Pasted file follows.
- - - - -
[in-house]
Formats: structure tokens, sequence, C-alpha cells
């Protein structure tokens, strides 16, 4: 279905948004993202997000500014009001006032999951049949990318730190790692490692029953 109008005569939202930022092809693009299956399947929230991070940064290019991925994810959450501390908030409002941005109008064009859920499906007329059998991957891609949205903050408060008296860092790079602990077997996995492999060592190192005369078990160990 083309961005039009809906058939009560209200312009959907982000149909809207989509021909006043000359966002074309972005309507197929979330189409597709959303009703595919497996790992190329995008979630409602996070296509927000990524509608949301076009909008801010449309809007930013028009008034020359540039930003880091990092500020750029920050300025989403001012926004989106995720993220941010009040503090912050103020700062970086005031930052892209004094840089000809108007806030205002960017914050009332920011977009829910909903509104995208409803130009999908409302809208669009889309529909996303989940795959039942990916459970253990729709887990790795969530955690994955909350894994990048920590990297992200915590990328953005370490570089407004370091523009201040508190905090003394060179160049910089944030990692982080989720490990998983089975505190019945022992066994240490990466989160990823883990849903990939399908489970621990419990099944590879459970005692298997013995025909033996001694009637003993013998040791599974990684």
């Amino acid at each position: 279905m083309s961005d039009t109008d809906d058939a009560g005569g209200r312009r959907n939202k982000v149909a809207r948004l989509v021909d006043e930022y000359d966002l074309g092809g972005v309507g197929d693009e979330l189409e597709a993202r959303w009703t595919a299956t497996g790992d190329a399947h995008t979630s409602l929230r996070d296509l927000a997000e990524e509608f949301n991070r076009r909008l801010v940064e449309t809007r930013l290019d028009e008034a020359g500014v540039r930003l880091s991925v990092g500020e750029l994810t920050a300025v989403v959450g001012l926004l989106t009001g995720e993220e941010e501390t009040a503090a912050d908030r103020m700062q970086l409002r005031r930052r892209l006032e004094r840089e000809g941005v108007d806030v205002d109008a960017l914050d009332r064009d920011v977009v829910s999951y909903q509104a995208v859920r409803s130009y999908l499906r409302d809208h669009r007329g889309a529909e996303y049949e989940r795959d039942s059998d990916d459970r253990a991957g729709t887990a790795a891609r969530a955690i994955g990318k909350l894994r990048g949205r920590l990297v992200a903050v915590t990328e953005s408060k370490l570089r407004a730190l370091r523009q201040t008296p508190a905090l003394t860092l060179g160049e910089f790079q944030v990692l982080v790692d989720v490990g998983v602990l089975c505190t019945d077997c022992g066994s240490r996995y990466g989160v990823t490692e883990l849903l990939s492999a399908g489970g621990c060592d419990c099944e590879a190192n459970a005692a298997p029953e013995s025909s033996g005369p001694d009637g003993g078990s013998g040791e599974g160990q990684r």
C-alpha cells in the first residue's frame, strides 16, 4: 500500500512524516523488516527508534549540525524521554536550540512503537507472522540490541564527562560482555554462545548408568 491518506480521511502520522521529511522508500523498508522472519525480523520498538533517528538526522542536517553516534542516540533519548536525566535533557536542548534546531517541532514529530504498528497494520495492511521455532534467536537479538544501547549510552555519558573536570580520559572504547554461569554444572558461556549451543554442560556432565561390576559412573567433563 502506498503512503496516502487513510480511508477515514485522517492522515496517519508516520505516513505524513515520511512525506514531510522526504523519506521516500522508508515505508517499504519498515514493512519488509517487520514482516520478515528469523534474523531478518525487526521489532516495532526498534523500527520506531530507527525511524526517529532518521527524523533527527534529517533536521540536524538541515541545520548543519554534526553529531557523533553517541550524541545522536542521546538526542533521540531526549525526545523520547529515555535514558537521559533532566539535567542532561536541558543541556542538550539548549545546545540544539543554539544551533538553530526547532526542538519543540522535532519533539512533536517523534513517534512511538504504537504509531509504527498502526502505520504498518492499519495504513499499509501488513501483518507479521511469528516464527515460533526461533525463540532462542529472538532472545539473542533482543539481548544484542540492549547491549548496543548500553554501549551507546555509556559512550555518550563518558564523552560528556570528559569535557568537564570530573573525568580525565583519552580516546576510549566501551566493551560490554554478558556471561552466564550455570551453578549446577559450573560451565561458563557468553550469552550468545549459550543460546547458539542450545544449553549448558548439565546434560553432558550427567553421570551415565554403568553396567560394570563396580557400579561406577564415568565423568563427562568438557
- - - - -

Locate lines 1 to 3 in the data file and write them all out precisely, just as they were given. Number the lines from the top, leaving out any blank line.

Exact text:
[in-house]
Formats: structure tokens, sequence, C-alpha cells
């Protein structure tokens, strides 16, 4: 279905948004993202997000500014009001006032999951049949990318730190790692490692029953 109008005569939202930022092809693009299956399947929230991070940064290019991925994810959450501390908030409002941005109008064009859920499906007329059998991957891609949205903050408060008296860092790079602990077997996995492999060592190192005369078990160990 083309961005039009809906058939009560209200312009959907982000149909809207989509021909006043000359966002074309972005309507197929979330189409597709959303009703595919497996790992190329995008979630409602996070296509927000990524509608949301076009909008801010449309809007930013028009008034020359540039930003880091990092500020750029920050300025989403001012926004989106995720993220941010009040503090912050103020700062970086005031930052892209004094840089000809108007806030205002960017914050009332920011977009829910909903509104995208409803130009999908409302809208669009889309529909996303989940795959039942990916459970253990729709887990790795969530955690994955909350894994990048920590990297992200915590990328953005370490570089407004370091523009201040508190905090003394060179160049910089944030990692982080989720490990998983089975505190019945022992066994240490990466989160990823883990849903990939399908489970621990419990099944590879459970005692298997013995025909033996001694009637003993013998040791599974990684």